Whether you are currently healthy or facing a health challenge, it is
important to consider what your wishes would be if you were unable to
give direction to your medical caregivers because of unforeseen
Regardless of the reason for your upcoming
hospital stay, now is a good time to consider documenting your wishes
so that family members will be confident making decisions on your behalf
should it ever become necessary. Thinking about your preferences and
discussing them with family and friends is important.
called “Advance Directives” will make your wishes known to your
physician. These documents state your choices for health care, or
appoint someone to make those choices for you if you are unable to do
If you already have Advance Directives, please bring a copy with you to the hospital at the time of your admission.
Patient Self-Determination Act went into effect on Dec. 1, 1991. This
act requires hospitals, nursing facilities and other health care
organizations to inform patients about Advance Directives by giving them
written information at the time they are admitted.
patient has executed such a document, the signed document will then
become a part of the patient's medical file for that admission only.
years, fewer than 10 percent of all Americans had executed an Advance
Directive. However, with the new law, both the young and old are
encouraged to put their health care wishes in writing while they are
still healthy and able to make these decisions.
Three types of advance directives can be prepared at St.Vincent. Call Pastoral Care, 338-2238, for assistance.
- Appointment of a health care representative, who
makes medical treatment decisions for you when you are no longer able.
This representative acts under the conditions spelled out in writing by
you, and the document must be witnessed by another adult.
- A living will declaration tells physicians how much
treatment you want to have should your condition be terminal and you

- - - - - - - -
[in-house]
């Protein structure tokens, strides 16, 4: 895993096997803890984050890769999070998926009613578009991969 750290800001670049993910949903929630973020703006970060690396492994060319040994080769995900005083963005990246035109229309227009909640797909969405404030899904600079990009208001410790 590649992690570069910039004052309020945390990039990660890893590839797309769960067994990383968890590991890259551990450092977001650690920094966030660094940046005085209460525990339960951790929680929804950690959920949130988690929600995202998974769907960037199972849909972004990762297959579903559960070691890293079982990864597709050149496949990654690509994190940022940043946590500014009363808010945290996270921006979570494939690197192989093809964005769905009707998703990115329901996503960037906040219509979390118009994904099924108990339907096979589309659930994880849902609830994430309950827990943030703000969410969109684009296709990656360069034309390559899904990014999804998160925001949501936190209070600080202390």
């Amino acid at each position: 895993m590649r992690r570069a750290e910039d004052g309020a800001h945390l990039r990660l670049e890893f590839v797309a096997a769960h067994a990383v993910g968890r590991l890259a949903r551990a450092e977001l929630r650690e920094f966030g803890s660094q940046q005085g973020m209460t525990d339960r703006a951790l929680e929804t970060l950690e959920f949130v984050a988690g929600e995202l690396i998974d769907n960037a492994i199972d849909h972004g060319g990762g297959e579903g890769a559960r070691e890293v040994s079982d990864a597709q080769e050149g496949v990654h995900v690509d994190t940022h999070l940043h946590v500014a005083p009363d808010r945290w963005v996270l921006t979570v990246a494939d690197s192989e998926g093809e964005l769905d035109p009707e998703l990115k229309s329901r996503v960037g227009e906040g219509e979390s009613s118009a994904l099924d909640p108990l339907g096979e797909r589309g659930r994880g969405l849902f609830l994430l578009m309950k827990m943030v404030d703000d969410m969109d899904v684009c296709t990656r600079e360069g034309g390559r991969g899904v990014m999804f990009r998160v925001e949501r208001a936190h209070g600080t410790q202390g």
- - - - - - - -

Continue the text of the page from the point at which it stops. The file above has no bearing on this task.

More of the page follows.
are unable to communicate your wishes. With an emphasis on limiting
treatment, the living will must be in writing, and there must be two
- A life-prolonging procedures declaration tells
health care providers that you want everything possible to be done to
prolong your life, regardless of your terminal condition. It also must
be in writing, and there must be two adult witnesses.
A fourth type of Advance Directive is also an option but cannot be
prepared at St.Vincent. Many people consult an attorney for the
preparation of this document:
- A durable power of attorney is another option
allowed under Indiana law. This document identifies the person you wish
to make health care decisions for you. Unlike the health care
representative, who may only make health care decisions, the person to
whom you have given power of attorney may also make personal and
financial decisions for you. The decision-making power of this
individual must be in writing and witnessed by a notary public.
If you have questions or concerns regarding advance directives,
we encourage you to talk with your physician and loved ones. Even if you
have been admitted to St.Vincent previously, we will need a current
copy of your advance directive. Situations and wishes change so the
hospital cannot assume that advance directives are valid from one
admission to another.
If you need additional information about
how to execute an advance directive, please contact the Pastoral Care
Department at (317) 338-2238. After business hours, please ask your
nurse to page the hospital chaplain.